THE EFFECTS OF PRENATAL LEAD EXPOSURE ON THE DEVELOPMENT OF BIOMARKERS OF ALZHEIMER’S DISEASE

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2015-04

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Wood, Andrew

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Abstract

While often well known for its adverse effects on memory, Alzheimer’s disease (AD) is also noteworthy for being the sixth leading cause of death in the United States. An estimated 5.2 million Americans had the disease as of 2013, with the number of cases expected to increase in coming decades. Research into the condition has not revealed its exact cause; however, AD is believed to result from a combination of genetic vulnerabilities and environmental influences. An important aspect of AD and this study is the development of plaques or clumps of amyloid beta (AΒ) protein in the brains of those with AD, with increased concentrations of AΒ indicating a more severe condition. Microglia, resident immune cells of the brain, are thought to influence the level of these proteins in the brain. Prenatal exposure to environmental contaminants may influence the actions of microglia during an organism’s lifetime in a way that encourages the development of AD and its observable plaques. This study explored both the separate and combined effects of environmental agents and genetic predispositions to the disease. This was done by exposing both 3x-Tg-AD mice, that have a genetic predisposition to developing AD, and wild-type mice to lead prenatally. The level of AΒ-42 in brains was measured by ELISA at varying ages, and the differences in AΒ-42 was compared between wild-type and transgenic animals between doses for each age and each sex. The final results showed a significant increase in AB-42 concentration in fully mature 3x-Tg-AD mice that were exposed to lead. This evidence supports our hypothesis that developmental exposure to an exogenous contaminant prenatally would exacerbate the tendency of genetically vulnerable organisms to develop the pathologies of AD.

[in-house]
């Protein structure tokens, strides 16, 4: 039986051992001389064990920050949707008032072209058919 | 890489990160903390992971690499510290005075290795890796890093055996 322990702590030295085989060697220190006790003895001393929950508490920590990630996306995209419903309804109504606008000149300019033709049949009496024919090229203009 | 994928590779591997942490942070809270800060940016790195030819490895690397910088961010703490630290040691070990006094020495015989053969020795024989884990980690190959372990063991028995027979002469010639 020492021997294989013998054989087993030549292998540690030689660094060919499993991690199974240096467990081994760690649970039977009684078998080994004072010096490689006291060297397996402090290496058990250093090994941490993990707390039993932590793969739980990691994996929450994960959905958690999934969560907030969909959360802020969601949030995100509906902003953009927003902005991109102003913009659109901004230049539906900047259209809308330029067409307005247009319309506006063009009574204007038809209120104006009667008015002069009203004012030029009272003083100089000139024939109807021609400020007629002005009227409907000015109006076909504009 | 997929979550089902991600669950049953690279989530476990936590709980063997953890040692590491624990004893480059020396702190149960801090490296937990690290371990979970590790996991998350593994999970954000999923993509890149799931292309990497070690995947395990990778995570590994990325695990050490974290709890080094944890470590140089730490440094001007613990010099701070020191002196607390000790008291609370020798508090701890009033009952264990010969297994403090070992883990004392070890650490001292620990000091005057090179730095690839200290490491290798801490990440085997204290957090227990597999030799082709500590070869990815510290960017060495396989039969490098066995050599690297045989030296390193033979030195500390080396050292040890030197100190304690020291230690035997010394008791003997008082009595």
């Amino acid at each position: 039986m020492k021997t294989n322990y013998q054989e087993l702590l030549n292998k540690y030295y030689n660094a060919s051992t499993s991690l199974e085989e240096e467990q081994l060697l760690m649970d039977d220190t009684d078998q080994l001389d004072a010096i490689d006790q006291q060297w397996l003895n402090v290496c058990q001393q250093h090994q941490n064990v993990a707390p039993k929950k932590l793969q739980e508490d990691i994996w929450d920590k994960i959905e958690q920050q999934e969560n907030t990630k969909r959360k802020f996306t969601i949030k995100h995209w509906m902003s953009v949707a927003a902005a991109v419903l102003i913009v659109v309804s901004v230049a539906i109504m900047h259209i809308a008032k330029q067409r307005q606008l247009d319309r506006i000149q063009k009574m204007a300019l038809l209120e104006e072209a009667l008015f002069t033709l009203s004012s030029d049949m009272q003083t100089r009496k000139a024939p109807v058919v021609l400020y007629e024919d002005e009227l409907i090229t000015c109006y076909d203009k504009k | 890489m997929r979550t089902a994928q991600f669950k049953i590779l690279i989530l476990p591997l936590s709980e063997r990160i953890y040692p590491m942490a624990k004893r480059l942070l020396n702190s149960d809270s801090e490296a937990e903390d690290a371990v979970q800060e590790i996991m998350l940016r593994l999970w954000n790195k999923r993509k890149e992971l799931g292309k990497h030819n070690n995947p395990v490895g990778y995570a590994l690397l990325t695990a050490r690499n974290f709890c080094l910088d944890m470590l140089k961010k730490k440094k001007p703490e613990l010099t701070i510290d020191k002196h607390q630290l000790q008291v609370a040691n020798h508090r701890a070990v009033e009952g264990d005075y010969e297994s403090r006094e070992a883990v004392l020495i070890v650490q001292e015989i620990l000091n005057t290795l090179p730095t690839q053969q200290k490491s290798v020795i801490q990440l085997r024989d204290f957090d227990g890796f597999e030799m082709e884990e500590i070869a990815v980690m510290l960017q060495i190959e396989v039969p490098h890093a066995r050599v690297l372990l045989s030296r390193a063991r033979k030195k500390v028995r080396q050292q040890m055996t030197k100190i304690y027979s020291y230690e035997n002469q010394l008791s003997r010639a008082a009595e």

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Wood, Andrew. 2015. The Effects Of Prenatal Lead Exposure On The Development Of Biomarkers Of Alzheimer’s Disease. Unpublished manuscript, Honors College, East Carolina University, Greenville, NC

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